As biodiesel manufacturing continues to skyrocket, glycerol, previously a sought-after by-product has become an increasingly threatening waste crisis (Sabourin-Provost and Hallenbeck, 2009). The most commercially used process in biodiesel production is the base-catalyzed trans-esterification of oil, which produces about 10 kg of glycerol per 100 kg of biodiesel. As demands for biodiesel multiply in order to reduce petroleum dependence and greenhouse gas emissions, the development of a feasible method to convert glycerol into a usable resource becomes increasingly critical. Fuel is one of the only viable resources that fulfills this long-term demand. Therefore, conversion of glycerol into either ethanol or hydrogen has been deemed the most apt solution. Ethanol production from crude glycerol has been met with many setbacks such as low yields and impracticality. Thus, current research looks to hydrogen, which is currently being investigated as a future fuel, to resolve the glycerol crisis.—Alec Faggen
Sabourin-Provost, G., Hallenbeck, P., 2009. High yield conversion of a crude glycerol fraction from biodiesel production to hydrogen by photofermentation. Bioresource Technology 100, 3513–3517.
Sabourin-Provost and Hallenbeck working in the Department of Microbiology and Immunology at the University of Montreal found that the purple non-sulfur photosynthetic bacterium, Rhodopseudomonas palustris, photoferments glycerol to hydrogen via an active nitrogenase. The authors of the paper were able to collect 6 moles of hydrogen gas/mole of glycerol, (almost 75% of theoretical calculations). Although not required for synthesis, the addition of a nitrogen source maximized hydrogen formation. Crude glycerol and pure glycerol had about the same yields of hydrogen production.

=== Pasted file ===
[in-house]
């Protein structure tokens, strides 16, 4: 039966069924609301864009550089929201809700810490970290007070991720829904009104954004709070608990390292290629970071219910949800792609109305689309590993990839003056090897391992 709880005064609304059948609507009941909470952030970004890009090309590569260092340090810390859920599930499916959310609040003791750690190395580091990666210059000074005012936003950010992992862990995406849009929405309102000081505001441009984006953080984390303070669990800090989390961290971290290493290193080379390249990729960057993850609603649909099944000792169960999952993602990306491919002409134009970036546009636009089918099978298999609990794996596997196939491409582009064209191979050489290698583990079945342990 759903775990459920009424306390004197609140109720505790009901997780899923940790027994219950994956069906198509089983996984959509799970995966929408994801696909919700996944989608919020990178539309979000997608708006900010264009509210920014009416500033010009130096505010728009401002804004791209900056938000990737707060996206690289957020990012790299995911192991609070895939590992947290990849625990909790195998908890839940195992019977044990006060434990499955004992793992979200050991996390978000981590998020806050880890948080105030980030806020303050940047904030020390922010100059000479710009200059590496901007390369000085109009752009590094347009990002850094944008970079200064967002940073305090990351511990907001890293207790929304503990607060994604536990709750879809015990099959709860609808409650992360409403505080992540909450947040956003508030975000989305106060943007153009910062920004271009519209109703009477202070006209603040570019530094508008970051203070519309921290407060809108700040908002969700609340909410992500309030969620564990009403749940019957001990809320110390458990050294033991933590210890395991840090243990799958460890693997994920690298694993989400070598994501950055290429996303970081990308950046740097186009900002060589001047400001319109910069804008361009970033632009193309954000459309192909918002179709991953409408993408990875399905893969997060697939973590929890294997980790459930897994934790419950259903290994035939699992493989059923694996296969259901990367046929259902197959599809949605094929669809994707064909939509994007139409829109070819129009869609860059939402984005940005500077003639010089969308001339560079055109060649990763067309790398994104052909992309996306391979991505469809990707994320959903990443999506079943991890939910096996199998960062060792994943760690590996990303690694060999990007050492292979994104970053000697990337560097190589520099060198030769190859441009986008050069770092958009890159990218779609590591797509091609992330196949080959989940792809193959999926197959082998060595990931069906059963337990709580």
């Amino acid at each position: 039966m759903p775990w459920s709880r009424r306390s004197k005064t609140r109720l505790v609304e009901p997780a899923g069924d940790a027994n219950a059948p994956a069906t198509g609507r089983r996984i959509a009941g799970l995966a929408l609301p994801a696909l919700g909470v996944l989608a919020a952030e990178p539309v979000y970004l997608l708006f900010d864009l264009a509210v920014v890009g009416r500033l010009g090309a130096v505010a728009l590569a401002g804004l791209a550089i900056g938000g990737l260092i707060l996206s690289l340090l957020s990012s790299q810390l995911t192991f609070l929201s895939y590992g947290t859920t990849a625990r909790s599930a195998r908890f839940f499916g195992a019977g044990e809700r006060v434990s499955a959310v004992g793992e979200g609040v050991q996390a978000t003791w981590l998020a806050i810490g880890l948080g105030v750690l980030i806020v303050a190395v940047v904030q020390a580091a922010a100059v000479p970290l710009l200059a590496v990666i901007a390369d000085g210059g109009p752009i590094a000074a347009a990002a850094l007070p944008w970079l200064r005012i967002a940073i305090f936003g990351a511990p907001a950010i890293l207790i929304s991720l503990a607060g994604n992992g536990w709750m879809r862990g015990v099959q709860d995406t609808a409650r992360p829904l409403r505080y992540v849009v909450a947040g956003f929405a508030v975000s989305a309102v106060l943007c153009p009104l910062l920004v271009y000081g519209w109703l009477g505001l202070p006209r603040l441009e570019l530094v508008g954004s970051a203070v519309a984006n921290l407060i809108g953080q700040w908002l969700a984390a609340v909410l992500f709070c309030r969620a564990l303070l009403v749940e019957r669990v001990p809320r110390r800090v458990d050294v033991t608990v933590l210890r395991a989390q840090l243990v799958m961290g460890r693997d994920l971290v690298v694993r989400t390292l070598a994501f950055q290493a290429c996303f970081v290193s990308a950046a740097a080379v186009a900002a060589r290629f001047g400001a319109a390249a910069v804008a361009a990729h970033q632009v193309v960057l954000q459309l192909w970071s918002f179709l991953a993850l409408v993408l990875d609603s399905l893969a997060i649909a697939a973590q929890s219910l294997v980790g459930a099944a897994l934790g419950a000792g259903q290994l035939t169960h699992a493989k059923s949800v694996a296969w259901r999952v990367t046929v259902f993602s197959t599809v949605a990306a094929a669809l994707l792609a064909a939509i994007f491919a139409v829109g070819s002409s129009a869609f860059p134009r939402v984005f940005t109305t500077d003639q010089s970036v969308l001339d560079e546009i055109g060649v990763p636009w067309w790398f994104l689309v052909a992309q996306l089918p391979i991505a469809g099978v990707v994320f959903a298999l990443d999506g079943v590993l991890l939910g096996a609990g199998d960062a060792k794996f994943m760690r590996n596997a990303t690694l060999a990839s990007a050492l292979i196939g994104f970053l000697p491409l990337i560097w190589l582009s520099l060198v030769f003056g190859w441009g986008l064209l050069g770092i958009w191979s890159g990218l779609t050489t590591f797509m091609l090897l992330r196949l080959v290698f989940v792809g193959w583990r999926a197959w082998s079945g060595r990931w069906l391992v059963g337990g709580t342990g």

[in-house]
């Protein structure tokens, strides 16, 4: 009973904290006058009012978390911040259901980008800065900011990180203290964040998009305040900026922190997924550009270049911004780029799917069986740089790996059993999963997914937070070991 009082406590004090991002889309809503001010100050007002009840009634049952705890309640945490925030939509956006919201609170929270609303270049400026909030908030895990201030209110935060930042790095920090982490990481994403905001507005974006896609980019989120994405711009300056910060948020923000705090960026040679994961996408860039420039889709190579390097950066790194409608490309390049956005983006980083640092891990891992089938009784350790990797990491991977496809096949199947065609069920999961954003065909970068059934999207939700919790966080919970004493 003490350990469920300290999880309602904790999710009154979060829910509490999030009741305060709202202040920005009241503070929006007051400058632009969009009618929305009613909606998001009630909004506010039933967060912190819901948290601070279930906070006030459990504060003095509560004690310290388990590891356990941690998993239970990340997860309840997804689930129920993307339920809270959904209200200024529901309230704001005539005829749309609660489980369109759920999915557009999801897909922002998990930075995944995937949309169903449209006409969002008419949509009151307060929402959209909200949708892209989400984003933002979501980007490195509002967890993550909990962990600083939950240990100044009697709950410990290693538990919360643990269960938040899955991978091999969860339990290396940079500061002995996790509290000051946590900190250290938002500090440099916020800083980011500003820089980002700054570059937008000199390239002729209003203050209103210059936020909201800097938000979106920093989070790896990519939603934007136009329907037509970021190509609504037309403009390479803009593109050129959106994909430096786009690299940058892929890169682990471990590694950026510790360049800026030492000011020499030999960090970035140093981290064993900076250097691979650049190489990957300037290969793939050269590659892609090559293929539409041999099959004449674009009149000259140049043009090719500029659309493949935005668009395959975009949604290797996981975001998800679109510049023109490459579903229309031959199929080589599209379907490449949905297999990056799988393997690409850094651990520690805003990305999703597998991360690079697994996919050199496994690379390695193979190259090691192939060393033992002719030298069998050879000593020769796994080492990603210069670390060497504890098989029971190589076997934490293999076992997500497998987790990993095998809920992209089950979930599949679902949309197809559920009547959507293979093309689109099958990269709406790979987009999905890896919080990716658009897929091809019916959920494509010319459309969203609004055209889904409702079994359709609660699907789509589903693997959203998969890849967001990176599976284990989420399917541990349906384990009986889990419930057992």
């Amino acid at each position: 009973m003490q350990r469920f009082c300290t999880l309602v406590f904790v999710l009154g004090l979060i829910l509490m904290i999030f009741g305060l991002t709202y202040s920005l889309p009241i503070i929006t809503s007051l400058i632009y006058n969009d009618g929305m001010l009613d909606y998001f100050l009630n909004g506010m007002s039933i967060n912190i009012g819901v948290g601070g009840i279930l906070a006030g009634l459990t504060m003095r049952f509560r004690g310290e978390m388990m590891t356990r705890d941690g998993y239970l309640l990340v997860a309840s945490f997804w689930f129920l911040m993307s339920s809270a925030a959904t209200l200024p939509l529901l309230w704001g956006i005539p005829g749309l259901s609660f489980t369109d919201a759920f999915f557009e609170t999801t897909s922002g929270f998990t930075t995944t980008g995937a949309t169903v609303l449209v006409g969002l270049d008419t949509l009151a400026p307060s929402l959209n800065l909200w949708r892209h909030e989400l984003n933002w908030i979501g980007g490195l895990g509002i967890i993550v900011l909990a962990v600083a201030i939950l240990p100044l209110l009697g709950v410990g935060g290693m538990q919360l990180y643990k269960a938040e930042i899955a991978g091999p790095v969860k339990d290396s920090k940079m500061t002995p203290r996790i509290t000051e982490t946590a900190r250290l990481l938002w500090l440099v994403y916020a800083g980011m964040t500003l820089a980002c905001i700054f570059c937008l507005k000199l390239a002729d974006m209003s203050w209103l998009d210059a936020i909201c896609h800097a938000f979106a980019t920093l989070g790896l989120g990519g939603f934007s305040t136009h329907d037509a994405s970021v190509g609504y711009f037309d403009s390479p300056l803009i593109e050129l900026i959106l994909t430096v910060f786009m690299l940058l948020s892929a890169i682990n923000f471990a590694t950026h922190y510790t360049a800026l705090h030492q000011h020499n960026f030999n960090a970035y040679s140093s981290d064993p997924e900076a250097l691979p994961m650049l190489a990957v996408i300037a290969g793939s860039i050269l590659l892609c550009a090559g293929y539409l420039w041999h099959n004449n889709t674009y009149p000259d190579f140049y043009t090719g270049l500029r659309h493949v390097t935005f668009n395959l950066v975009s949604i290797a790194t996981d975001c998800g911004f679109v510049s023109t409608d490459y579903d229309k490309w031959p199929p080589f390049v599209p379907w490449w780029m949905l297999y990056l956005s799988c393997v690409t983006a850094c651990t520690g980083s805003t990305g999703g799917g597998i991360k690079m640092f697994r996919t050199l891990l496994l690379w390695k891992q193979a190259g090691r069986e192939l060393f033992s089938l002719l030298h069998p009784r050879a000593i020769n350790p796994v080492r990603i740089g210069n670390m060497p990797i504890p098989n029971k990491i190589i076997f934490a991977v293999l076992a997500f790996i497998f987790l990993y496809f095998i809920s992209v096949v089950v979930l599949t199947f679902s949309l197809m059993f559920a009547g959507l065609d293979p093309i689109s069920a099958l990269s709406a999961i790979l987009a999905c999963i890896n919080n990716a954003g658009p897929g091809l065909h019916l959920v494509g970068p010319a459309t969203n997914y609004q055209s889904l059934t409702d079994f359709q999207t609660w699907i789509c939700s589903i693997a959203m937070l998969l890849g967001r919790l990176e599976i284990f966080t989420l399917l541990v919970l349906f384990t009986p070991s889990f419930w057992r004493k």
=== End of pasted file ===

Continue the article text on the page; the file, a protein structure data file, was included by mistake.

A number of benefits to hydrogen manufacturing exist. Hydrogen is a water insoluble product; thus, it is relatively easy to collect in comparison to water-soluble products such as ethanol. Furthermore, necessary dilutions, in order to counter possible contaminant complications, are not as consequential if producing a gaseous product like hydrogen.
Nonetheless, many obstacles subsist before hydrogen synthesis from glycerol can be efficient. An economic photobioreactor where the reactions can take place is yet to be constructed. The photobioreactor must be transparent so light can catalyze the reactions and also hydrogen-impermeable so the hydrogen gas can ultimately be collected. In addition, R. palustris is inefficient at utilizing light, and future research should investigate optimal light intensity for these organisms.